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The Corpus of Middle English Prose and Verse icon

The Corpus of Middle English Prose and Verse

342 results from this resource . Displaying 81 to 100

Beerton and Aylesbury of all the poyntes that ȝe toke unto me on by . . . of, and of old Balky of Aylesbury y have enqueryd: and he seyth that xx yere hys fadyr held yt, os ȝe wot

and she wold scarsely oppyn hir mouthe unto me: she is displesid and I know nat whereffore, with owte hir old sekenes be fallen on hir agayn: God send hir ones a mery contenaunce, and a ffrendely tonnge, or elles

child to lore Seue winter and wel more: Ful wel he gan him lere. Be þat he was seue winter old, He was a fair child and a bold, And of swete chere. So hit befel þat of fer lond

charge fals vnto, Þe priores sal to-geder call All þe conuent, grete & small, Þat orderd er, both old & ȝing, And ask þair counsel in þat thing. When ilkon hase said þair a-vise, Þe priores þan, if scho be

al our elders vs be-forn. Bot trauel aw mesurd to be Til ilkon efter þer degre, To men or women, old or ȝing, Ilkon to do diuers þing. Fro october, os I are sayd, Vnto lentyn es þus puruayd: In

bile takeð mete ðat he wile. Significacio. Al is man so is tis ern, wulde ge nu listen, MS listlen. Old in hise sinnes dern, Or he bicumeð cristen; and tus he neweð him ðis man, ðanne he nimeð to

, and wite we wel þat þis Anna was an old womman; and so Crist wolde have witnesse of ages and statis of folk. Crist wolde have witnes of old folk, as weren Anna and Symeoun; and he hadde witnesse

þat ys wryte here! My chyld, y rede þe be wys, and take hede of þis ryme! Old men yn prouerbe sayde by old tyme ' A chyld were beter to be vnbore Than to be vntaught, and so be

þat men an old wight sholde doon fauour And clepe hym fader / for youre gentilesse And Auctours / shal I fynden / as I gesse ¶ Now ther ye seye / that I am foul and old Thanne drede

last deuysed þou, but not in sownynge of here wordes, C. Over the letters in E are those of the English alphabet in regular order. if ȝe will wit whatkyn letters þai vse, here ȝe may here þam:— Alma ,

peple is wyde scaterid,—sum in Engelond, and sum wiþoute. And þes moo freris wiþouten seien þat men shulden moost kille English; and so lesse errour at bigynnynge growiþ to mykil and perilous. But leve we þis doute here, and trete

die Bemer|kung über den Dialekt des folgenden Liedes (P. L. II.). Bisherige Redaktionen dieses Liedes: Percy , Reliques of Ancient English Poetry , vol. II. pag. 1 (Tauchnitz Edition); Ritson , Ancient Songs, vol. I. , pag. 12; Th .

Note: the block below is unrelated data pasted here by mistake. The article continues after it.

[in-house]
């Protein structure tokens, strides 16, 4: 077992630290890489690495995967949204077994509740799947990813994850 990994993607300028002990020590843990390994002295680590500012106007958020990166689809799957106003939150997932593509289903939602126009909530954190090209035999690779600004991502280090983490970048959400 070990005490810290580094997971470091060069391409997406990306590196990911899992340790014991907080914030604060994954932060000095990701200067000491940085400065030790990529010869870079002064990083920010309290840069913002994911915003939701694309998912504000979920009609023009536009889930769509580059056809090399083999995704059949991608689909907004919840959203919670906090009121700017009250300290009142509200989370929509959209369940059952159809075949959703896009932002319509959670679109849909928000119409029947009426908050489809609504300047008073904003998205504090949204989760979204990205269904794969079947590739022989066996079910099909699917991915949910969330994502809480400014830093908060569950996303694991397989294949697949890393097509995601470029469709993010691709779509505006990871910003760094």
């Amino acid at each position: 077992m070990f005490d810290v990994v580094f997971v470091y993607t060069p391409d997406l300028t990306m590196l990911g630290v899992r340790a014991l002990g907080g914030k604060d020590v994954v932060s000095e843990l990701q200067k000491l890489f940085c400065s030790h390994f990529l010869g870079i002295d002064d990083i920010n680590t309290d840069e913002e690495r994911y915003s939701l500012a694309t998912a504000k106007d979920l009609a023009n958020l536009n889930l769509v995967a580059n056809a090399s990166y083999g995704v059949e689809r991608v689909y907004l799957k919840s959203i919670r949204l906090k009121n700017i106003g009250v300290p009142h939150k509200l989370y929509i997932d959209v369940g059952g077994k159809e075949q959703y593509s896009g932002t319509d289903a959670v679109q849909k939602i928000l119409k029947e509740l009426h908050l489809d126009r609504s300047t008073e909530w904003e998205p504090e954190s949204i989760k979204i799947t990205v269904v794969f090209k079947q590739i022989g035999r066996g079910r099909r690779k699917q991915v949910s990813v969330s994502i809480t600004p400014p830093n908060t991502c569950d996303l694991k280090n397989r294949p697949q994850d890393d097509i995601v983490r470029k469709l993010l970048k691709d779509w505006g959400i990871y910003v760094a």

assise ' was summoned between them in the foresaid court: that is to say, that the foresaid ] William The English MS. resumes after the omission. and Richard maade knowlege all þe forsaide londe with þ e pertinences to be

wyll comyn hyt with sum leryd body for the surte of us both acordyng to his wyll. And I schall old me rygth well content: for I trust yow as myche as I do eny man alyve: and I schall

the said way found, after they conceyvid that it was over your ground for other mennes ease: for though of old ther wer a toll payable to you ther for, and long seth it was payed, yet and it wer

and comfort, who have you in his keping. At Exeter in hast the iij day of Averelle. Youre servant Richard Germyn. Unto my right Onerable and worshipful Maister , Syr William Stonore , knyght, at London in the Old bailly.

enemyes aȝenst charite, and þis is foule ypocrisie to make men holden hem holy whanne þei stynken bifore god for old endured synne. For god seiþ be ysaye þat a Isaiah lviii. 5. man to turmente his hed and peyne

lawe whanne prestis ben more worþy bi crist . soþ it is þat dymes weren due to prestis in þe old e lawe, but þey weren holdun to do aȝen sleyng of beestis & hard seruyss. but god forbede þat

Wroþ he was and sori: His barouns a clepede an hie, And tolde to hem þat sawe. Þanne answerde an old kniȝt, ' Sire, y nel þe lye no-wiȝt: A kniȝt of cristene lawe Þemeraile is souder is he. Þe

riȝt-w[i ] snesse : huy heolden al þat he seide. Þo phelipe was sixti ȝer : and seouene and twenti old, In pays he deide in his bed : ase þe bok us hath i-told. Gret deol þat folk made

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